Now widely understood to be false, the myth that strength training during adolescence can “stunt growth” has stunted the potential of many young athletes. Modern research has shown that, when safely performed, strength training provides many benefits, giving young athletes who strength train a competitive edge over their non-training opponents. The following 3 benefits alone should motivate athletes to get serious about strength training:
1. Reduced Rates of Sports-related Injury
Though staying healthy is not often the first competitive advantage that comes to mind, just one serious injury can put an end to a young athlete’s career. Staying healthy lets athletes continue to practice their sport of choice and develop essential skills. A 2017 review of the effects of resistance training on children and adolescents reported that athletes who incorporated free weights and balance exercises into their training were less likely to suffer sports-related injuries. As free weight exercises mimic many of the movements performed in competition, their use strengthens the stabilizer muscles that help to prevent injury. A well-rounded strength training program prioritizes safety to keep athletes healthy and in the game.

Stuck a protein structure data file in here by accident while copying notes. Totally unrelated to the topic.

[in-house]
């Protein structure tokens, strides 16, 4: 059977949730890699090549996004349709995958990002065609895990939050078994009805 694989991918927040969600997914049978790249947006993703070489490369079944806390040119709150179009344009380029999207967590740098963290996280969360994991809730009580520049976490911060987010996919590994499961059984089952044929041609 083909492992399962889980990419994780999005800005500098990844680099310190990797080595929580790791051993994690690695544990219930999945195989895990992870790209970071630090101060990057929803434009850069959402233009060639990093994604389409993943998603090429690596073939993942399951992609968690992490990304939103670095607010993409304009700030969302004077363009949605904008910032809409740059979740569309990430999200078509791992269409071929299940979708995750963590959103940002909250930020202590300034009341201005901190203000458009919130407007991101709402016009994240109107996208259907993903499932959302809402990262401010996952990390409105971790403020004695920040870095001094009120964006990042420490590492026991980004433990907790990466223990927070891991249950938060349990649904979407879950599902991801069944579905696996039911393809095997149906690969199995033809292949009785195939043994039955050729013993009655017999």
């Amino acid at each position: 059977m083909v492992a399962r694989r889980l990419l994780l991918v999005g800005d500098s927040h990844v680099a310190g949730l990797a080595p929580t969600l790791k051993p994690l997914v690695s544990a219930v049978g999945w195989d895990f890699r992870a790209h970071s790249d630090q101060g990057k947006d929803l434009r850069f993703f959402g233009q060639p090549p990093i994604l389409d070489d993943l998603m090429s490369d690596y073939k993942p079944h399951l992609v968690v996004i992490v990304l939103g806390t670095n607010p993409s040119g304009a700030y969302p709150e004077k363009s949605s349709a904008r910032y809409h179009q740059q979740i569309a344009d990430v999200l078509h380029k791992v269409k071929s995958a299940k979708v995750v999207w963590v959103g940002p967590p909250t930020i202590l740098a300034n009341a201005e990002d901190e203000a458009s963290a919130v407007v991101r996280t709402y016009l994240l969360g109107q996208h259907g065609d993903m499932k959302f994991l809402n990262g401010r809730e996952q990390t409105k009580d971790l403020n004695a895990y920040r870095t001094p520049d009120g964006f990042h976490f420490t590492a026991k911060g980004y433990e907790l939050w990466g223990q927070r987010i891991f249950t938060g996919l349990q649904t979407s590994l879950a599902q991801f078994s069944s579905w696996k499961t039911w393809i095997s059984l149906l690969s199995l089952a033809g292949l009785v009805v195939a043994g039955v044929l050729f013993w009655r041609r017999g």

2. Improved Motor Skills and Athletic Performance
Second only to safety, the motor skill and performance benefits of strength training provide another compelling reason for adolescents to adopt a strength training regimen. The National Strength and Conditioning Association states that resistance training exercises such as free weight training, bodyweight exercises, and plyometrics can result in markedly improved motor skills. These motor skills, which include vertical jump and running speed, certainly offer a “leg up” in competition. Though the importance of strength training for athletic performance is dependent on an athlete’s sport of choice, most studies report that a well-designed strength training program helps athletes take their performance to the next level.
3. Self-esteem and Fitness Interest
Both in competition and life as a whole, confidence can make the difference between success and failure. Multiple studies have observed substantial increases in adolescent self-esteem following just six months of strength training. Further, developing the discipline to maintain a specialized fitness regimen in adolescence can have long-lasting benefits for young athletes. Research has also shown that exposing children to resistance training improved young athletes’ perception of physical fitness and exercise habits, instilling positive fitness-related values at a young age. Practicing strength training during adolescence thus has priceless benefits that pay dividends on and off the field.
The Results Are In
The evidence is clear. Research shows that athletes who strength train are safer, stronger, and more successful. What are you willing to do for a competitive edge?
Join us at DX3 to start working with a qualified trainer to take your athlete’s fitness to the next level.